While under the effects of the drug, it is difficult to differentiate psychological states. One is unsure whether one is "perceiving or remembering, whether one is perceiving or imagning, [or] whether one is thinking or perceiving the thoughts of others."15 The mode of thought becomes cloudy; the normal boundaries between observation and imagination are diluted and these distinctions seem to become irrelevant. One exists in terms of the surrounding environment; imaginings becomes reality and thoughts may not be one‟s own. This would seem to impact one‟s theory of mind, "the ability to represent the mental states of others."16 If one is unsure if thoughts are self-generated or those of another individual, then one may start to question the extent to which other people have minds that are creating thoughts distinct from one‟s own. This leads into the next aspect, that of individuation.

Drinkers report a feeling of connectedness to all aspects of reality.17 It is as if they are integrated into a kind of supreme consciousness. The distinction between self and other is diminished by the realization that they and everyone else are part of a larger whole. This agrees with the theory of mind hypothesis by making the intentions and thoughts of others irrelevant because each person is considered to be connected to a sort of super consciousness, and it is this consciousness that governs existence. One is also said to gain knowledge of a supreme sort: knowledge of the "true‟ nature of reality. Also, the normal constituents of reality are seen as "more real than real.‟ Sensory perceptions are intensified, resulting in a different interpretation of the objects that exist in the world.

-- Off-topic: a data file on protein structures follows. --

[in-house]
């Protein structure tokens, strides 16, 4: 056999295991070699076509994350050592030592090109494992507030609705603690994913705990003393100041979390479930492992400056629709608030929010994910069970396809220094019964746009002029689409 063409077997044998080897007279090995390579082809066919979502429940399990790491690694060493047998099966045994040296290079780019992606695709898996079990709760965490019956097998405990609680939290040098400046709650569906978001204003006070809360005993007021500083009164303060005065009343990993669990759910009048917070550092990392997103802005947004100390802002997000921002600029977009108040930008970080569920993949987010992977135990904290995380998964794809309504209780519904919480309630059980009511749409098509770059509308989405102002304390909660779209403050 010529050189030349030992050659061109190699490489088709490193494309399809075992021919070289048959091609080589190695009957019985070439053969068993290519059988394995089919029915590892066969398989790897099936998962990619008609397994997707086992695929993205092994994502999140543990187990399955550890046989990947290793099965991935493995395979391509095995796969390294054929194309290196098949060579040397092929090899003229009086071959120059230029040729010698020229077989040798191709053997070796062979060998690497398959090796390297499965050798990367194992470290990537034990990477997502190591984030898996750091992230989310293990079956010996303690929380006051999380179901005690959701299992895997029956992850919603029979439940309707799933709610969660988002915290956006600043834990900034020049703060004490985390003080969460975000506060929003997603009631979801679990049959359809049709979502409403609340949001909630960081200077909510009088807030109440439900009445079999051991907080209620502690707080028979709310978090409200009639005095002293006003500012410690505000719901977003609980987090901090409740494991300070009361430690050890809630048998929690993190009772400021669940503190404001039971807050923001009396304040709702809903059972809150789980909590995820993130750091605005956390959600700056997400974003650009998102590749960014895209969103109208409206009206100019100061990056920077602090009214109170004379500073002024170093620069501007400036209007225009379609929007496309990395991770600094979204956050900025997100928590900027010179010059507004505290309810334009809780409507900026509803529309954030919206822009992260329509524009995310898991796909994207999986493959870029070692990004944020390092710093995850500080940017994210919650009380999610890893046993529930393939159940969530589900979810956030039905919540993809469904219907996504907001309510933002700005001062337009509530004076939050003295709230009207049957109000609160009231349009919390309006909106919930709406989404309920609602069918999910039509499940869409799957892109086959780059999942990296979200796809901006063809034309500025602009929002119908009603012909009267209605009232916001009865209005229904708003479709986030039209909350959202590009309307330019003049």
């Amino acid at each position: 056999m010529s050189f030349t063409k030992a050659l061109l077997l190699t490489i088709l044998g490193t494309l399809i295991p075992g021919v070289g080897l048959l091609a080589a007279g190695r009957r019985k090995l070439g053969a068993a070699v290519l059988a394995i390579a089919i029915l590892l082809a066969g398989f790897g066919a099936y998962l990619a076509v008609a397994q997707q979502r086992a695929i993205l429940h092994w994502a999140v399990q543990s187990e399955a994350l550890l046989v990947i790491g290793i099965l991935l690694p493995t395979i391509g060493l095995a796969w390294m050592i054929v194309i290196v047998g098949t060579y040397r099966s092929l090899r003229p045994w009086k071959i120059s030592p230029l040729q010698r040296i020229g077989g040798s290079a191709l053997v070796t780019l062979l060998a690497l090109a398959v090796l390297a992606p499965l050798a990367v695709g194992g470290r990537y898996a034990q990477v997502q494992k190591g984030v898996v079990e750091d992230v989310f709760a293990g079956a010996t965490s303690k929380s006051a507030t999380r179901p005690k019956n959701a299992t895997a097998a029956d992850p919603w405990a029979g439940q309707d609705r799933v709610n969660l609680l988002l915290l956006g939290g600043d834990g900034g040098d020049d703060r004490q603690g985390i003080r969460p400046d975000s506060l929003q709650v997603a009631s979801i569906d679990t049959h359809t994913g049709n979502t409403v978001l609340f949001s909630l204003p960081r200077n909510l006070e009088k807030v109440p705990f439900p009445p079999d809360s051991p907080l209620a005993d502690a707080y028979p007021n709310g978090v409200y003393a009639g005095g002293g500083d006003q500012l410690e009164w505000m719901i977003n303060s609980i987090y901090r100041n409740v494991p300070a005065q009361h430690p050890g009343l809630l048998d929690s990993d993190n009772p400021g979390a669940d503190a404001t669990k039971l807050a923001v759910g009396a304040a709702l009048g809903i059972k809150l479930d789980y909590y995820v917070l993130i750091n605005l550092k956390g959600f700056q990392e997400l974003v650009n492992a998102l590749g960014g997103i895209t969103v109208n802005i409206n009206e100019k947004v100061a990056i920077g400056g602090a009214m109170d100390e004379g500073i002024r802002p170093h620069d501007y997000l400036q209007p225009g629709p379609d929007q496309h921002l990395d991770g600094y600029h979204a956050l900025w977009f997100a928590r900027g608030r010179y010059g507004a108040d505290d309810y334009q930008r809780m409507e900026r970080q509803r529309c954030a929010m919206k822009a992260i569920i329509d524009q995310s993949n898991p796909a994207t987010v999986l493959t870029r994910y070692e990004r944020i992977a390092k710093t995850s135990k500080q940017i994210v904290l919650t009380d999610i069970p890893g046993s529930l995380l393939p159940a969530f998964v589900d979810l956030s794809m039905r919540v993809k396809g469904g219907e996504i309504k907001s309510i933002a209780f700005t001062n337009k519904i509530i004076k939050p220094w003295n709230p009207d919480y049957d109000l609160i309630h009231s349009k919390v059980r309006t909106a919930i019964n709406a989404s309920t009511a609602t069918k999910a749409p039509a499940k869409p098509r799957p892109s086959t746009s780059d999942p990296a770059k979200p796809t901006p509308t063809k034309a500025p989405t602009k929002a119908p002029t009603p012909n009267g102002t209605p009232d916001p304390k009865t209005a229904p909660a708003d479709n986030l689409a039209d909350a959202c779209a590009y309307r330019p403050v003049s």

Continuing along this same thread of individuality is the phenomenological report of varying senses of a coherent self. Participants often report losing their sense of self, or having only a slight remnant of their self.18 This varies with the experience of the drinker; novice drinkers often completely lose their sense of self, while more experienced drinkers are able to maintain a more coherent sense of self throughout the experience.19

This concludes the summary of the phenomenological effects of the drug Ayahuasca. The third section of this paper will deal with creating a model of perception that is able to account for how an individual is able to experience these things in terms of everyday cognition. However, it is first necessary to talk about abstract art viewing and relate this experience to hallucination.